ENSO Sea Surface Temperature Anomalies: 2015-2016

  • Released Wednesday, September 23, 2015

The El Niño-Southern Oscillation (ENSO) is a quasi-periodic fluctuation of ocean temperatures in the equatorial Pacific. The temperatures generally fluctuate between two states: warmer than normal central and eastern equatorial Pacific (El Niño) and cooler than normal central and eastern equatorial Pacific (La Niña).

This animation illustrates the evolution of sea surface temperature (SST) anomalies (relative to the respective normal state) in the Pacific Ocean associated with the developing 2015 El Niño, the warm phase ENSO. SST anomalies reflect the heat content in the mixed layer (upper 50 meters).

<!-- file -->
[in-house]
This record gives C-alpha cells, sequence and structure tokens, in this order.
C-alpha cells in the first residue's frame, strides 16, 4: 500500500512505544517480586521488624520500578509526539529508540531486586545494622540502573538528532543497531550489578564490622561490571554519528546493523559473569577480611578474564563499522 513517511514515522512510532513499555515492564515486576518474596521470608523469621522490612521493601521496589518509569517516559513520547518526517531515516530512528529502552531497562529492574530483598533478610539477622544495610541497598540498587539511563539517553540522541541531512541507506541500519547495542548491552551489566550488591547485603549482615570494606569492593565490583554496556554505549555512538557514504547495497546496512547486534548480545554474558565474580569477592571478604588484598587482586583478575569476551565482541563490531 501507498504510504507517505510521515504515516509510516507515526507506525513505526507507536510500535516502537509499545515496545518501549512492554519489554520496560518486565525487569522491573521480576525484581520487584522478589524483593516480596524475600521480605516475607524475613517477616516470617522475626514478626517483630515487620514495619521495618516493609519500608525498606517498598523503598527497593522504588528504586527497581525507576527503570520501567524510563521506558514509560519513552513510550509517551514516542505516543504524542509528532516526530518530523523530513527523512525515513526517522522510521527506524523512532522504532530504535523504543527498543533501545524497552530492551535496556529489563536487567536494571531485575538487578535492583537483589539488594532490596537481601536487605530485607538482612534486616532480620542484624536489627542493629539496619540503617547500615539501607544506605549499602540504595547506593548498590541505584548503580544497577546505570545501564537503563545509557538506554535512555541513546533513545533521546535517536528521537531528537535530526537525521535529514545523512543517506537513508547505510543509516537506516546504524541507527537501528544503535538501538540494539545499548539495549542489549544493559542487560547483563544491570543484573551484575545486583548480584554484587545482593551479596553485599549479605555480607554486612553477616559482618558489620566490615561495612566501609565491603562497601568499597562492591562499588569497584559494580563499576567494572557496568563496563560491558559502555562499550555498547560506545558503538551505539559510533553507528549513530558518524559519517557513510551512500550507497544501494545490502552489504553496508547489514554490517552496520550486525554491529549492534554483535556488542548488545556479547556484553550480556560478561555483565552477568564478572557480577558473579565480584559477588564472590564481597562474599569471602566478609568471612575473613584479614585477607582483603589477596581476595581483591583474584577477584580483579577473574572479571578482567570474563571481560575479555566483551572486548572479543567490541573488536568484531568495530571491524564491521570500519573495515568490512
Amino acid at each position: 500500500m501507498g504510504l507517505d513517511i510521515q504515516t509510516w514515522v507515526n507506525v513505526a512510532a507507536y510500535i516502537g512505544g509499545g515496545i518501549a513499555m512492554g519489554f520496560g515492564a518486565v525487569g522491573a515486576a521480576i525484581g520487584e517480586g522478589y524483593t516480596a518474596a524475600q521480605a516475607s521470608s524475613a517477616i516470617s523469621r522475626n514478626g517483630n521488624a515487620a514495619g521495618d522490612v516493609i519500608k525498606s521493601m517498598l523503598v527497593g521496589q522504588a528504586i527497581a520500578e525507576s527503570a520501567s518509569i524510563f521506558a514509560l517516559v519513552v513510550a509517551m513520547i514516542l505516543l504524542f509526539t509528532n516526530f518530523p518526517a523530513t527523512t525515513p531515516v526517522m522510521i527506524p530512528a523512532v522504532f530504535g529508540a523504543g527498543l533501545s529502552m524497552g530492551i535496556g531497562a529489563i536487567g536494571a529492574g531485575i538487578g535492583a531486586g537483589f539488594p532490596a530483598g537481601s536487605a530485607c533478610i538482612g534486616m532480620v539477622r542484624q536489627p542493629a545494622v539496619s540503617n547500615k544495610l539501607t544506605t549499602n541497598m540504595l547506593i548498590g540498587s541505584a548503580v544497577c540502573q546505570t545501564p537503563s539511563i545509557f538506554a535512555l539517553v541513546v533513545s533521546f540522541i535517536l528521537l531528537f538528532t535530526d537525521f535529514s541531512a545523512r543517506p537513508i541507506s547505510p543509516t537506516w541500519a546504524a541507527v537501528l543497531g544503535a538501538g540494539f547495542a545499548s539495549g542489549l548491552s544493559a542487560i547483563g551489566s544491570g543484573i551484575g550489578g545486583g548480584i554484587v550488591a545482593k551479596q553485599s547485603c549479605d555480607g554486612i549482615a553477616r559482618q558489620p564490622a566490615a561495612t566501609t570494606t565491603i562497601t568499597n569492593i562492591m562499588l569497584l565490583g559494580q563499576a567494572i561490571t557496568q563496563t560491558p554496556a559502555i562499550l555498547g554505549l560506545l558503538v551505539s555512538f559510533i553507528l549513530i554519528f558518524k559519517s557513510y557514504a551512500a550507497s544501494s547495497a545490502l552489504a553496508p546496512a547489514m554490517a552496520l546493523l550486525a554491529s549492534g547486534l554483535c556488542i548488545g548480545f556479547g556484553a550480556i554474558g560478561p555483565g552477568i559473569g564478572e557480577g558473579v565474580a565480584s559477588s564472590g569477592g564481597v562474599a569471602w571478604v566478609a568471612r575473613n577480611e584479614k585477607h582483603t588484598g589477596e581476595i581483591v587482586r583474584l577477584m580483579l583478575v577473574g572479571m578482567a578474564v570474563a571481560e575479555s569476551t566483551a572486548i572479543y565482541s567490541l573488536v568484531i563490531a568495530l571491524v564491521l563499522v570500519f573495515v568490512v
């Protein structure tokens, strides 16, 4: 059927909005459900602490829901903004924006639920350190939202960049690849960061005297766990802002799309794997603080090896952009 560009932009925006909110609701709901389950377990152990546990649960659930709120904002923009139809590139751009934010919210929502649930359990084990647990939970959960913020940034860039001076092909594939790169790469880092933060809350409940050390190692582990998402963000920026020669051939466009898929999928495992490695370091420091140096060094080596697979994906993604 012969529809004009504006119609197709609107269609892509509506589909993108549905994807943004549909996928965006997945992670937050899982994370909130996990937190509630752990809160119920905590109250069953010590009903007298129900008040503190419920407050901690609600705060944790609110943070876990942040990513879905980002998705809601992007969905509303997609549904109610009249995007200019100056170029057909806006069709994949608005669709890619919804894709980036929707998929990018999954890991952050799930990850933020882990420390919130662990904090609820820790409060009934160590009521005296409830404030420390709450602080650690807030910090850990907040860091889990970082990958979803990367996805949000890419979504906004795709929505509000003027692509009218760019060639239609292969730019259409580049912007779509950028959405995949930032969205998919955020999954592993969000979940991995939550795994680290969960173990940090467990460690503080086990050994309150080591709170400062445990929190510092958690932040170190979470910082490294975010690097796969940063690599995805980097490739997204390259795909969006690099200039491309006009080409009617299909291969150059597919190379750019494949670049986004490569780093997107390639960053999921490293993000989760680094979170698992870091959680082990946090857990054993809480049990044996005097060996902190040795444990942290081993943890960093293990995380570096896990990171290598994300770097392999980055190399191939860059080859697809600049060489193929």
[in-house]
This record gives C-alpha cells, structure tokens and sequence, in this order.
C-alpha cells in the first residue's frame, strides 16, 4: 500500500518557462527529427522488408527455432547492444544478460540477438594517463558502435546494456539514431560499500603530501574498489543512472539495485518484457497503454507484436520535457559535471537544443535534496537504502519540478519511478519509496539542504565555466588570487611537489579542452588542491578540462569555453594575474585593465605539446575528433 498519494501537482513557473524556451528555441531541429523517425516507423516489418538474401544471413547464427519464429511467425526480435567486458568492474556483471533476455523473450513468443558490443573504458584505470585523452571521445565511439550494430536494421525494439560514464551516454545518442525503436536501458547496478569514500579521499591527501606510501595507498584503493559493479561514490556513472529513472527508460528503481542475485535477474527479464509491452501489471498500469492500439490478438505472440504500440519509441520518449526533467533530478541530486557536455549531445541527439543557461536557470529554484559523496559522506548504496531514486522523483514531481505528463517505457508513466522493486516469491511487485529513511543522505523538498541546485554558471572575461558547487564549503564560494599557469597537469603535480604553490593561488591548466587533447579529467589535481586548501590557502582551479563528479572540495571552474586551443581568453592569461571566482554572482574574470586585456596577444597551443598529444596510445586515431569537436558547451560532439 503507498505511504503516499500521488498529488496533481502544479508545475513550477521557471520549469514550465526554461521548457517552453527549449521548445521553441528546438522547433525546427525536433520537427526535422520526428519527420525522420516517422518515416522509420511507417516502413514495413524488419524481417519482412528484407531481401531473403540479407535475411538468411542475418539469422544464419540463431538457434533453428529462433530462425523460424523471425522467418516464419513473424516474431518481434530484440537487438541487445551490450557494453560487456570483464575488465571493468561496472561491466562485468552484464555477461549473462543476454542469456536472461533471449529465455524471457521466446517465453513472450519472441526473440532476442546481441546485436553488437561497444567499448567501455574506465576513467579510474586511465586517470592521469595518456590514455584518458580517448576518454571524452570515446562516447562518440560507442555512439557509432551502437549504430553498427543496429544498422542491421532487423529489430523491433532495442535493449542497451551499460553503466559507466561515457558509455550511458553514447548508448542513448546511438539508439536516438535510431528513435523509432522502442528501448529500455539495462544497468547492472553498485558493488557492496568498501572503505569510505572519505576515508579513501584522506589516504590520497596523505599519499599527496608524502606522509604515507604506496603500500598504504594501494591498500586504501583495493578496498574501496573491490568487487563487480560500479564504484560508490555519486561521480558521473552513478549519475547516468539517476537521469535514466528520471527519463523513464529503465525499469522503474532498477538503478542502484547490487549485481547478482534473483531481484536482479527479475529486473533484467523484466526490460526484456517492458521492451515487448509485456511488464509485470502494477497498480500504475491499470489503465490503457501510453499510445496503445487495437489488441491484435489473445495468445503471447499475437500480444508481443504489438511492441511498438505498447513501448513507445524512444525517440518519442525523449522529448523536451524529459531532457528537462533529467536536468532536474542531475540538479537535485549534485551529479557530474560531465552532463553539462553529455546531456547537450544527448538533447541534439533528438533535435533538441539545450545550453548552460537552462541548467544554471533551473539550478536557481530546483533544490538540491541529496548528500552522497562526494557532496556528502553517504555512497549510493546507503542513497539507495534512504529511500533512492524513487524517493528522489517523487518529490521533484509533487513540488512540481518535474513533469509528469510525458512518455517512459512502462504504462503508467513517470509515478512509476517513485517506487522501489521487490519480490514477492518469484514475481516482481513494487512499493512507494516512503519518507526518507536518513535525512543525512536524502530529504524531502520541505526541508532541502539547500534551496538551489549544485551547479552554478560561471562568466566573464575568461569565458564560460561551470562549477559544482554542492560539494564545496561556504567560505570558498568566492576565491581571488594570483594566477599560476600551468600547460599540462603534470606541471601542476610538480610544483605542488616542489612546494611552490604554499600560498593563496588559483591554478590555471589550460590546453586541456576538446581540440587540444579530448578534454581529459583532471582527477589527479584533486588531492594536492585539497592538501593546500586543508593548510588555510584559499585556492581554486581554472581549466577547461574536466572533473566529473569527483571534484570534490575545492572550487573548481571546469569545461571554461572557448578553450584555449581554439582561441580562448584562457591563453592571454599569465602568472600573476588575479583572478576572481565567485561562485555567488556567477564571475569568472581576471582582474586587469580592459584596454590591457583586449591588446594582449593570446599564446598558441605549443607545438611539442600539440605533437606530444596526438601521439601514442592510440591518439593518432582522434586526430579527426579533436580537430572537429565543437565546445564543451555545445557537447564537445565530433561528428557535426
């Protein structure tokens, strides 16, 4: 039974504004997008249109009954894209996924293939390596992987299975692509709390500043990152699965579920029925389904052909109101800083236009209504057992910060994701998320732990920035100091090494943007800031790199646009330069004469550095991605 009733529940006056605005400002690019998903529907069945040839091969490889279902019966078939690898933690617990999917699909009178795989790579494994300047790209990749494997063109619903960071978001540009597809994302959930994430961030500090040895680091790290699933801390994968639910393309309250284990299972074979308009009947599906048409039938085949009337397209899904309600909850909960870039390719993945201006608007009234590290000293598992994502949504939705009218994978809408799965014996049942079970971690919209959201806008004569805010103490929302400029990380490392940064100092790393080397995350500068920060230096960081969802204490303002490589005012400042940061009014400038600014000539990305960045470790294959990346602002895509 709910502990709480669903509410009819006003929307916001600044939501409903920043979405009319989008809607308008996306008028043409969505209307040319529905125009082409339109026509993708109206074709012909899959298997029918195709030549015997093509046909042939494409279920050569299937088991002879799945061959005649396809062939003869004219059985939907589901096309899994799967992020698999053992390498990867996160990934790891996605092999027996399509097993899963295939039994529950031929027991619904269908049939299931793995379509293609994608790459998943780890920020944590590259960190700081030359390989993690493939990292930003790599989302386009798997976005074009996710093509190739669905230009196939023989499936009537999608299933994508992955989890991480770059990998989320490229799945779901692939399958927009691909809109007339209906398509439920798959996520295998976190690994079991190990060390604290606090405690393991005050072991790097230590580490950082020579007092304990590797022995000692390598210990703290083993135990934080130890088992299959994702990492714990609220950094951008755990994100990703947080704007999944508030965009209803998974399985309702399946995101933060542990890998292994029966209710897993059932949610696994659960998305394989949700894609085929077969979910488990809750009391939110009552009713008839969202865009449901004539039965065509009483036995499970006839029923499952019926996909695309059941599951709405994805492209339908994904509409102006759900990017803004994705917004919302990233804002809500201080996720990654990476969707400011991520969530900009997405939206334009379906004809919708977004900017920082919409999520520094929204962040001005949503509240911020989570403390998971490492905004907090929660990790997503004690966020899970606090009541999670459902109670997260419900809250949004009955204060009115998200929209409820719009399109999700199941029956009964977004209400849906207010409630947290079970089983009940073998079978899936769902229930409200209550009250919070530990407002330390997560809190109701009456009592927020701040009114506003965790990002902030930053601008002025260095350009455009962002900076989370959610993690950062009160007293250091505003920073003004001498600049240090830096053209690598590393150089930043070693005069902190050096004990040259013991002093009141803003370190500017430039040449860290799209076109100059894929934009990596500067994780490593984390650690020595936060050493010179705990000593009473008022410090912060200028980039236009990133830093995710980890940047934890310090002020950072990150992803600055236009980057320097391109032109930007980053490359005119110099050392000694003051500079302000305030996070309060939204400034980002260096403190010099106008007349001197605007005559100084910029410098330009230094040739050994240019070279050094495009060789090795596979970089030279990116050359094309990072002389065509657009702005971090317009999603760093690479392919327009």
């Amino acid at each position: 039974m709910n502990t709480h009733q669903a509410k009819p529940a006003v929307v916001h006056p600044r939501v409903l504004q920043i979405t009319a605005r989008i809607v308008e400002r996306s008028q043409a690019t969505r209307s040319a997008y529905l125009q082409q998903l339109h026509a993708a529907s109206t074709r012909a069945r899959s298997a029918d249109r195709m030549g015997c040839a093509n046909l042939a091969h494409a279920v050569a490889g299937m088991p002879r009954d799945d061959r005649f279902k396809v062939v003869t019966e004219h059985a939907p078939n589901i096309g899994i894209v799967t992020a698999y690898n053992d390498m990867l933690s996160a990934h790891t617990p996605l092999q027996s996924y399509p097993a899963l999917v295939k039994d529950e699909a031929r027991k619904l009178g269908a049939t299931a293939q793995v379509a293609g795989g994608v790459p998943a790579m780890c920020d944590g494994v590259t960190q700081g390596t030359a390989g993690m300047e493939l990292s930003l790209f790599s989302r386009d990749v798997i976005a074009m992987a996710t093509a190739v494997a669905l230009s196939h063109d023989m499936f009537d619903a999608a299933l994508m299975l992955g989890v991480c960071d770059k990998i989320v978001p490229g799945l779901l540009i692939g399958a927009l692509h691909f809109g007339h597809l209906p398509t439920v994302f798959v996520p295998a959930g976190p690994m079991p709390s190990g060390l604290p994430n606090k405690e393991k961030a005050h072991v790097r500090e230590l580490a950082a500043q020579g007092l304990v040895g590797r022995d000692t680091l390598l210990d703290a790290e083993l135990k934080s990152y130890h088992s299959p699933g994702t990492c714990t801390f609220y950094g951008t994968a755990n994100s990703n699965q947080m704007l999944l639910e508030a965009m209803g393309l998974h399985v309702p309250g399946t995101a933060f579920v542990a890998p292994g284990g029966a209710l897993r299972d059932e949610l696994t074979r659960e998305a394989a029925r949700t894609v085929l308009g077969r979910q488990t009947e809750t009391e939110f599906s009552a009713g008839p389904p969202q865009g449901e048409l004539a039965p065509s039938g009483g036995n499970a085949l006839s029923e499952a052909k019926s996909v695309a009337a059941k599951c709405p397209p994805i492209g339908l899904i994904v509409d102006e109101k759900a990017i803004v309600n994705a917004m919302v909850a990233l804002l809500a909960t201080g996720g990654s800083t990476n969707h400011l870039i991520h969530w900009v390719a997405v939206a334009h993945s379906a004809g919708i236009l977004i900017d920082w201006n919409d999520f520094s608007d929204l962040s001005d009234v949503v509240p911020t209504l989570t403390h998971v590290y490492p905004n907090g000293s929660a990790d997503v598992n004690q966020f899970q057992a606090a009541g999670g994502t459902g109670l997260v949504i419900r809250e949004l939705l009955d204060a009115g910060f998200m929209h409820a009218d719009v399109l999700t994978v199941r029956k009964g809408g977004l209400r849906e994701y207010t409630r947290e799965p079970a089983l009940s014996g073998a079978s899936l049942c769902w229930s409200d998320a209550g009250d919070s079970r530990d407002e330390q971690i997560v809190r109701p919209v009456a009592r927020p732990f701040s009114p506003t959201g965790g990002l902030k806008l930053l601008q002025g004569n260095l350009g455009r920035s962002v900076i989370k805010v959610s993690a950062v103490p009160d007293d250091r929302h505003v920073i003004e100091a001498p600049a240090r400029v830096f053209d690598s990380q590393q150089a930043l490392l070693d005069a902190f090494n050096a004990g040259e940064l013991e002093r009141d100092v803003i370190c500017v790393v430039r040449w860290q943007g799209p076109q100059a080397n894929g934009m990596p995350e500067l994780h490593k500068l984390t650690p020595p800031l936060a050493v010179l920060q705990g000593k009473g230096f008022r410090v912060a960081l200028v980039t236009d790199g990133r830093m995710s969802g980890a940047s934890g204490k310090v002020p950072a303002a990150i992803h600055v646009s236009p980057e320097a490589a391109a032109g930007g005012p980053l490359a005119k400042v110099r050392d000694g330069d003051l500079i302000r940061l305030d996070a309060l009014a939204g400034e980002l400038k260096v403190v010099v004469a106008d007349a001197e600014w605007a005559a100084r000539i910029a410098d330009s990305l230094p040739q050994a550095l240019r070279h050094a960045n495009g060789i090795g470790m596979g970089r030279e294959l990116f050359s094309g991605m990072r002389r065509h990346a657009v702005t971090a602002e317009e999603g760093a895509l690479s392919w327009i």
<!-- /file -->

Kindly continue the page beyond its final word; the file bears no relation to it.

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Please give credit for this item to:
NASA's Jet Propulsion Laboratory

Release date

This page was originally published on Wednesday, September 23, 2015.
This page was last updated on Tuesday, November 14, 2023 at 12:28 AM EST.

Datasets used in this visualization

  • GHRSST Level 4 AVHRR_OI Global Blended Sea Surface Temperature Analysis [InSitu and NOAA 16, 17, 18, 11, 7, 9, 14: InSitu and AVHRR-3 and AVHRR-2]

    ID: 843
    Type: AnalysisSensor: InSitu and AVHRR-3 and AVHRR-2

Note: While we identify the data sets used in these visualizations, we do not store any further details, nor the data sets themselves on our site.